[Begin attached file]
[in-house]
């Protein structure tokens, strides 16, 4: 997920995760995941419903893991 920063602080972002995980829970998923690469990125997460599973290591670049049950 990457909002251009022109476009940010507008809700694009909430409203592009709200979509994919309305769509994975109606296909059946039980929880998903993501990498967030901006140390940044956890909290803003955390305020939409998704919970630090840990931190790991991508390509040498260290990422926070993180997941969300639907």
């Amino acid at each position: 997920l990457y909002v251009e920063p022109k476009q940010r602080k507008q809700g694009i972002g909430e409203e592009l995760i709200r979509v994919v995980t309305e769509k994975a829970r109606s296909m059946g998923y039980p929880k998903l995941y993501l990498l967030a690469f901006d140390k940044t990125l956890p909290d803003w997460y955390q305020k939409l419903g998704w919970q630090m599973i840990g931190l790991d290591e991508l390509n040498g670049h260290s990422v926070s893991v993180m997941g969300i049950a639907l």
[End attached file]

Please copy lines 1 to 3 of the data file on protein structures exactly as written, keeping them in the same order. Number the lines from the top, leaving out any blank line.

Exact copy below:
[in-house]
């Protein structure tokens, strides 16, 4: 997920995760995941419903893991 920063602080972002995980829970998923690469990125997460599973290591670049049950 990457909002251009022109476009940010507008809700694009909430409203592009709200979509994919309305769509994975109606296909059946039980929880998903993501990498967030901006140390940044956890909290803003955390305020939409998704919970630090840990931190790991991508390509040498260290990422926070993180997941969300639907």
């Amino acid at each position: 997920l990457y909002v251009e920063p022109k476009q940010r602080k507008q809700g694009i972002g909430e409203e592009l995760i709200r979509v994919v995980t309305e769509k994975a829970r109606s296909m059946g998923y039980p929880k998903l995941y993501l990498l967030a690469f901006d140390k940044t990125l956890p909290d803003w997460y955390q305020k939409l419903g998704w919970q630090m599973i840990g931190l790991d290591e991508l390509n040498g670049h260290s990422v926070s893991v993180m997941g969300i049950a639907l």